34. 34. If there is still a tie, each atom in each of the two lists is replaced with a sub-list of the other atoms bonded to it (at distance 3 from the chiralitycenter), the sub-lists are arranged in decreasing order of atomic number, and the entire structure is again compared atom by atom. This process is repeated, each time with atoms one bond farther from the chiralitycenter, until the tie is broken.<br />34<br />
  35. 35. Identifying the Configuration<br />After having ranked the four groups attached to the stereo-center, orientate the molecule such that the lowest ranking group points directly back<br />Look at the 3 substituents left facing you: If the priority of the remaining three substituents decreases in clockwise direction, it is labeledR (for Rectus, Latin for right), if it decreases in counterclockwise direction, it is S (for Sinister, Latin for left).<br />35<br />
  36. 36. d,l Nomenclature<br />The d/l system names isomers after the spatial configuration of its atoms, by relating the molecule to glyceraldehyde. Glyceraldehyde is chiral itself, and its two isomers are labeled d and l<br />This nomenclature is still used in certain organic compounds like saccharides and amino acids<br />36<br />
  37. 37. 37<br />
  38. 38. Identifying the Configuration<br />For Monosaccharides:<br />The absolute configuration of all monosaccharides is denoted by the configuration at the chiralitycenter furthest from the anomeric centre (the carbonyl carbon in the open chain representation) <br />If, in the Fischer projection, that centre has the hydroxyl group on the right, it is a d-sugar; if on the left, it is an l-sugar. By convention, the "D" and "L" symbols are written in small capitals.<br />38<br />
  39. 39. Non amino-acids such as Lactic, Ascorbic, Tartaric Acid also follow the same rules as Saccharides.<br />39<br />
  40. 40. Identifying the Configurations<br />For Amino Acids<br />CORN Rule:<br />The groups: COOH, R, NH2 and H (where R is a variant carbon chain)are arranged around the chiralcenter carbon atom. Starting with the hydrogen atom away from the viewer, if these groups are arranged clockwise around the carbon atom, then it is the d-form. If counter-clockwise, it is the l-form.<br />40<br />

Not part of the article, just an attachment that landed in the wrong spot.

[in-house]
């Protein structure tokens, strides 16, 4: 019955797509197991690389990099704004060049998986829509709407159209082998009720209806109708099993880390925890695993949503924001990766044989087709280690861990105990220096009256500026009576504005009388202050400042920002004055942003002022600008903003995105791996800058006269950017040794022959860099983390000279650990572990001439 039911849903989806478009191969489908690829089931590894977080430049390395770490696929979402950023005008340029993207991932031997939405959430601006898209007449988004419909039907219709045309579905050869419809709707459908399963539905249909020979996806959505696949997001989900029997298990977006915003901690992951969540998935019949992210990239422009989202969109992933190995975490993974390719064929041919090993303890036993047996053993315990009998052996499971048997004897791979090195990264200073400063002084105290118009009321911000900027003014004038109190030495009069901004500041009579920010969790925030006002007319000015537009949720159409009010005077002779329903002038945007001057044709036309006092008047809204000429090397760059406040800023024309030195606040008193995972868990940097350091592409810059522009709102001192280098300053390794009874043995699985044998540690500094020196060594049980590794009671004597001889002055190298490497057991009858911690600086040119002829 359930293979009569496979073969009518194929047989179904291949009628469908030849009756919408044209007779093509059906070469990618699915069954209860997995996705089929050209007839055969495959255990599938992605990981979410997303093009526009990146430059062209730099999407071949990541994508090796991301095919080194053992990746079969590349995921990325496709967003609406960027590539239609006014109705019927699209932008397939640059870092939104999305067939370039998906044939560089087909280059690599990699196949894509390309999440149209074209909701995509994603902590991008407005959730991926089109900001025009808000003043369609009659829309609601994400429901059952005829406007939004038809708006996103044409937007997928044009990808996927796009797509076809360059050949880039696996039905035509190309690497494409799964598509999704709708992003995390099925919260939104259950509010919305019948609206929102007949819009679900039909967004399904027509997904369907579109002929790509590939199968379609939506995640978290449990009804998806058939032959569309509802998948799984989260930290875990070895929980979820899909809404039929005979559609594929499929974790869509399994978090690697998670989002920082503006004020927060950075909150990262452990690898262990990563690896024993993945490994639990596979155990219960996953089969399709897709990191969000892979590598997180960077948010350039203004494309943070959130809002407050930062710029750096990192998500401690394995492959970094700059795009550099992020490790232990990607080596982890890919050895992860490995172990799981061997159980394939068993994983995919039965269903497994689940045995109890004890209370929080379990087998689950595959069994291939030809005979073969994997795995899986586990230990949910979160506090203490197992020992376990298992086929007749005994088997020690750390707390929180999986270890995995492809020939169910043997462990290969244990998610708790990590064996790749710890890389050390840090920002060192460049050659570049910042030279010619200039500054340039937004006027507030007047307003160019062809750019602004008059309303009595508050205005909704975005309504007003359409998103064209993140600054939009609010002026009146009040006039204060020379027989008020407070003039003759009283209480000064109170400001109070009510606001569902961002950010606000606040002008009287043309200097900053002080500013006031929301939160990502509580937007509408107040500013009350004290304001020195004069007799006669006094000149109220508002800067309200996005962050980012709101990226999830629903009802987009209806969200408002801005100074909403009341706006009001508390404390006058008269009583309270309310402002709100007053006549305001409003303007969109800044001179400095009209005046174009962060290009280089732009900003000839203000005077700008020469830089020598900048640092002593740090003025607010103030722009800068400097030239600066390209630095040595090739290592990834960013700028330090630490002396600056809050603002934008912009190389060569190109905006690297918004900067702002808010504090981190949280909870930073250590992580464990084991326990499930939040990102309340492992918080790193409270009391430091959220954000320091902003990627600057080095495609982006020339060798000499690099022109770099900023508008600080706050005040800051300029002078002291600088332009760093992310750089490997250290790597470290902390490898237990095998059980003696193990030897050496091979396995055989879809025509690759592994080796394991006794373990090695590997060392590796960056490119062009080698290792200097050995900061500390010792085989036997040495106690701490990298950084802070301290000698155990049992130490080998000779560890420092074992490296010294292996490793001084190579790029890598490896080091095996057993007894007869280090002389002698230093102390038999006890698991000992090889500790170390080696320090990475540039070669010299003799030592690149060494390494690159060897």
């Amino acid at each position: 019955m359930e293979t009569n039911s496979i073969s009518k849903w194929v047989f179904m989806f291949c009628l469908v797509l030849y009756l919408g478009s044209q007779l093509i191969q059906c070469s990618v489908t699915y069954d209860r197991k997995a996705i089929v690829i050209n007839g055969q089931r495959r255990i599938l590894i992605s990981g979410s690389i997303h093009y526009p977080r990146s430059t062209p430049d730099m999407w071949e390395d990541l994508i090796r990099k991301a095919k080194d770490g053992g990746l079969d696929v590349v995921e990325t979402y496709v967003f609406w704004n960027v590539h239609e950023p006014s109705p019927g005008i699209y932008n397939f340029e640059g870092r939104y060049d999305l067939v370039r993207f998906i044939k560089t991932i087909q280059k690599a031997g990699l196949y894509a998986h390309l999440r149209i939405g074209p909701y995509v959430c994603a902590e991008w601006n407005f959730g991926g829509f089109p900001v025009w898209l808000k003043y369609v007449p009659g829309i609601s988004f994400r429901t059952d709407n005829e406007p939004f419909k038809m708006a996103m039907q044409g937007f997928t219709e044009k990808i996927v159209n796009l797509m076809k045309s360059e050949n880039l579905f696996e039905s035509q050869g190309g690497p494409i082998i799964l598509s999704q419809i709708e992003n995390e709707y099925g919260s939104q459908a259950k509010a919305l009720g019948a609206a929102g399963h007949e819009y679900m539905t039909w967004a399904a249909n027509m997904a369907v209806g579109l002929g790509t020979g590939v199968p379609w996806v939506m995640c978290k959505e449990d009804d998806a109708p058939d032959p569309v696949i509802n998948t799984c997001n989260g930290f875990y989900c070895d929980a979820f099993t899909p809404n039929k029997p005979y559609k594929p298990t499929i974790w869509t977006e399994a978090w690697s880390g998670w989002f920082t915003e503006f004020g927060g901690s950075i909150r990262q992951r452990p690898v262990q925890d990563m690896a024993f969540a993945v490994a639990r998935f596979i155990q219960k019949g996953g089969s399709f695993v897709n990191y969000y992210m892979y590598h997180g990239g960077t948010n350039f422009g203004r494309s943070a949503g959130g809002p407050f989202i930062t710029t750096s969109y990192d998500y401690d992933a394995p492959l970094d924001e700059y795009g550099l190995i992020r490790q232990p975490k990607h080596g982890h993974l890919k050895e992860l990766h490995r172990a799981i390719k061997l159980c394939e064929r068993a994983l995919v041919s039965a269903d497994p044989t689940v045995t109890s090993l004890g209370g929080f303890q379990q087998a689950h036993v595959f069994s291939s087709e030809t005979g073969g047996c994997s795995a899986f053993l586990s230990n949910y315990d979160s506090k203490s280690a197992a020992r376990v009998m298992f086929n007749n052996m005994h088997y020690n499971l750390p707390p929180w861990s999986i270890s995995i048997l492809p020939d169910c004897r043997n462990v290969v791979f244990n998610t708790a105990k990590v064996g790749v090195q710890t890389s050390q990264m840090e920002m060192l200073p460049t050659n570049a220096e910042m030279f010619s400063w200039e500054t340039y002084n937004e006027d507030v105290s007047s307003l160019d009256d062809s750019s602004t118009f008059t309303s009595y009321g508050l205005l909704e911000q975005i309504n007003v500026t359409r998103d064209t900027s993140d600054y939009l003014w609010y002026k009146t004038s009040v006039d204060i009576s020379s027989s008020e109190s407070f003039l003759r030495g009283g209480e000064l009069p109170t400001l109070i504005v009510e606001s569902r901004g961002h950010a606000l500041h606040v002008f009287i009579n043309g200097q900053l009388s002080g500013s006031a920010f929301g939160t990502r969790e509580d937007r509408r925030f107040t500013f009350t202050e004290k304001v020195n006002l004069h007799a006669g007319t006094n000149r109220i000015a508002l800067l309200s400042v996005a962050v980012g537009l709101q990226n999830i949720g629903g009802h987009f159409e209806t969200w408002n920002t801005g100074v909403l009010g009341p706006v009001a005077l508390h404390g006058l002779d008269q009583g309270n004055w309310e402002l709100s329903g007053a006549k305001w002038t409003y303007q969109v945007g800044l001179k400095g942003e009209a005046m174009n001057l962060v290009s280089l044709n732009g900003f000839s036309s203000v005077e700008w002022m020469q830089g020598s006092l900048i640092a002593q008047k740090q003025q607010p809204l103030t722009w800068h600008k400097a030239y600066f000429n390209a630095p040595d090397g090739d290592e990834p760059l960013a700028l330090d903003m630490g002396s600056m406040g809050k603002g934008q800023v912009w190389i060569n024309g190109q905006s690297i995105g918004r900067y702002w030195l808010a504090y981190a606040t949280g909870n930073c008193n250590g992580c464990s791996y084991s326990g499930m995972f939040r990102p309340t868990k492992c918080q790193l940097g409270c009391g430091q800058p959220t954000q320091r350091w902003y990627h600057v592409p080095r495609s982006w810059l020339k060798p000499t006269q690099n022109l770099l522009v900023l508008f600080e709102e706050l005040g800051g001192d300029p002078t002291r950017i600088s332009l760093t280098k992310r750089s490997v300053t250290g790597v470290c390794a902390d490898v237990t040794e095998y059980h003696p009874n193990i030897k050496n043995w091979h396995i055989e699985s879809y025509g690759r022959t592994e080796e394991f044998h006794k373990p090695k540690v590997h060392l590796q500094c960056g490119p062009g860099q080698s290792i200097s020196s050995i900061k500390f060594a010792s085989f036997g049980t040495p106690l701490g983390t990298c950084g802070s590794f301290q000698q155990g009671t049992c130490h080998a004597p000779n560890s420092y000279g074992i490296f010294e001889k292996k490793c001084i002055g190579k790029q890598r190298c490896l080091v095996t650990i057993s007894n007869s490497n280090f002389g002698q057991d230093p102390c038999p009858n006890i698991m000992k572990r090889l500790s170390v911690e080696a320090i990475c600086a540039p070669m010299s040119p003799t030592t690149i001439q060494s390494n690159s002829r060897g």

41. 41. Relation to other naming conventions<br />The d/l labeling is unrelated to (+)/(−); it does not indicate which enantiomer is dextrorotatory and which is levorotatory. <br />Rather, it says that the compound's stereochemistry is related to that of the dextrorotatory or levorotatory enantiomer of glyceraldehyde—the dextrorotatory isomer of glyceraldehyde is, in fact, the d- isomer. <br />41<br />
  42. 42. Diastereomers<br />42<br />
  43. 43. 2n Rule<br />As a general rule the maximum number of isomers for a compound is 2n, with n being the number of chirality centers.<br />*As seen in the next slide<br />43<br />
  44. 44. 44<br />
  45. 45. Definition<br />Diastereomers refer to enantiomers that are not mirror images of each other<br />They can be chiral or achiral<br />Eg D-glucose and D-galactose<br />45<br />
  46. 46. Stereochemistry in Sugars<br />Aldose<br />An aldose is a monosaccharide that contains only one aldehyde group per molecule. The chemical formula takes the form Cn(H2O)n.<br />The maximum number of chirality centers for any aldose is 2n-2<br />Since the “head”(-CH=O) and “tail”(-CH2OH) carbons cannot be chiral centers<br />46<br />
  47. 47. Examples (Aldotetrose)<br />Aldotetroses are Aldoses with 4 carbons<br />As such, the maximum number of enantiomers of aldotetroses is 4 (24-2)<br />The 4 possible enantiomers of Aldotetroses<br />47<br />
  48. 48. Other examples of diastereomers<br />48<br />
  49. 49. Reasons<br />As we can see, although Erythrose and Threose are stereoisomers, they are not enantiomers, since their molecules are not mirror-images of each other. They are thus called diastereomers<br />49<br />Erythrose<br />Threose<br />They are not mirror images of each other<br />
  50. 50. This is because stereoisomers are only enantiomers because all their chirality centers have opposite configurations, but if not all chiralitycentres have opposite configurations, then they are diastereomers.<br />50<br />Example of d(+)-Glucose and D(+)-Galactose<br />
  51. 51. Meso Compounds<br />51<br />
  52. 52. Definition<br />A meso-compound is a non-optically active member of a set of stereoisomers.<br />It does not give a (+) or (-) reading on a polarimeter<br />It is non-optically active as it is achiral<br />It is achiral since it has a plane of symmetry<br />52<br />